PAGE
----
China says it plans to restrict exports of rare earth metals, and build a strategic reserve of the valuable minerals. But this decision by the world's largest producer of rare earth metals has sparked global concerns. Let's check out some global reactions.
The Daily Telegraph has reported that China's decision could cause a crisis for high-tech development. The UK newspaper says global energy competition has entered a new stage, claiming this is because nations are already experiencing difficulties in acquiring rare raw materials.
The US News and World Reports says the US relies on the Chinese exports for new energy uses. Export restrictions on the metal elements could cause fuel refineries to cut production, triggering a new nation-wide energy shortage.
Meanwhile, the Times worries that China's plans could lead to a global supply short-fall, adding that the monopoly of rare earth metals is unimaginable for Western nations.
But developed nations have hardly mentioned the benefits they have won from China's willingness to tolerate the Western world's environmental abuses. Many countries, like the US, have already built their own rare metal reserves. They use imports to protect their mineral reserves. The US is the world's second largest rare earth metals holder, accounting for nearly 12 percent of worldwide stocks. But it began halting production in 1999 for strategic and environmental concerns.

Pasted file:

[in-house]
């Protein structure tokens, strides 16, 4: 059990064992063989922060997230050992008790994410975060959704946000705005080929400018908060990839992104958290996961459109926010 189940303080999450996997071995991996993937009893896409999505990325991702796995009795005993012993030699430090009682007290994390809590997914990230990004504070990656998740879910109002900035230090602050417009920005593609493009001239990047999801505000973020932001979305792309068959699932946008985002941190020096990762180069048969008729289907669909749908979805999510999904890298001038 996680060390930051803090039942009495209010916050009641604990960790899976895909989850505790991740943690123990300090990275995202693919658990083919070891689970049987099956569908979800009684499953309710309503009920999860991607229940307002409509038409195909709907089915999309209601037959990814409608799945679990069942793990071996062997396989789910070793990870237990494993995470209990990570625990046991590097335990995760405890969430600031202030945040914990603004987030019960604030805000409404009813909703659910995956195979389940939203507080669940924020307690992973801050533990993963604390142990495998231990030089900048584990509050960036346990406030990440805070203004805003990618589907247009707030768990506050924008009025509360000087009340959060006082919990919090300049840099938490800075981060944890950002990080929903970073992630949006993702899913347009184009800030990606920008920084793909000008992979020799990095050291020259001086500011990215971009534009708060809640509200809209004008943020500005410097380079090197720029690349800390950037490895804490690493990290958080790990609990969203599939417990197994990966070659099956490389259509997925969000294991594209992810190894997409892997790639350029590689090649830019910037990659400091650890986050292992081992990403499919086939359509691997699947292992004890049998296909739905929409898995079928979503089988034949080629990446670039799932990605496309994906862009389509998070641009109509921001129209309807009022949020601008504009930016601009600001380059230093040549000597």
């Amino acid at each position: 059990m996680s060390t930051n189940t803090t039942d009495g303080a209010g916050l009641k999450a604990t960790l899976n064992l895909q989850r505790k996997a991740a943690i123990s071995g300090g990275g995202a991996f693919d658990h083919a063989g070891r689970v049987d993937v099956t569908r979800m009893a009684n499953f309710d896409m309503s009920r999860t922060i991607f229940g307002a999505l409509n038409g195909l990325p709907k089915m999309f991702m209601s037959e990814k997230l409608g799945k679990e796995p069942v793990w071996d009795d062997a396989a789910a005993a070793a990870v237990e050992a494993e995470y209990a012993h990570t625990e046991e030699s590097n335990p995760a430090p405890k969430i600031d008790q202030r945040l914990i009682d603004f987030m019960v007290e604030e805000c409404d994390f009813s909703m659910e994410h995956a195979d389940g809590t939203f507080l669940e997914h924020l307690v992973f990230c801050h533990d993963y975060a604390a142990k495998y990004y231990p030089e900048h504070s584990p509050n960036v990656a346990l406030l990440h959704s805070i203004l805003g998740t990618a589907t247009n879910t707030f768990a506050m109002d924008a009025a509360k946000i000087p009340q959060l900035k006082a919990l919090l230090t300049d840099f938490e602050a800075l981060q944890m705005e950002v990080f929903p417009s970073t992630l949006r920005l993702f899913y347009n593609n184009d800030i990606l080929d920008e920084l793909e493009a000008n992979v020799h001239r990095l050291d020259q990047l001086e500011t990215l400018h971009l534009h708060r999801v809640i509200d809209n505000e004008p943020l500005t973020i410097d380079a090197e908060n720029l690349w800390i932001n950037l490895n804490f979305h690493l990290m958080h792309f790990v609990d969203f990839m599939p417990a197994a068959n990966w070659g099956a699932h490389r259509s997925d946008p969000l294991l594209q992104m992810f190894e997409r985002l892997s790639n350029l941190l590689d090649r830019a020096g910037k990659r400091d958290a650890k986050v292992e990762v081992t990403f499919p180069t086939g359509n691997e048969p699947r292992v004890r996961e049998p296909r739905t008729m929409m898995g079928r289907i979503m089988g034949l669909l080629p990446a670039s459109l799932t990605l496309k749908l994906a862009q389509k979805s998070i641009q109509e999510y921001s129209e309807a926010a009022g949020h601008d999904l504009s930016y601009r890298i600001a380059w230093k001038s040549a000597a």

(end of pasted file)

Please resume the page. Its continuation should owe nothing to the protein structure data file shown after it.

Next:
Australia and Canada are also tightening the mining of rare earth metals, and importing from China for mineral reserves.
South Korea and Japan nearly import all rare earth elements from China. The minerals are used in one third of Japan's industrial sector, and the country has on reserve two thirds of its annual imports for strategic proposes
|Rare earth mine China|
China is planing to cut export of rear earth metal by half in 2011 according to Chines government sources.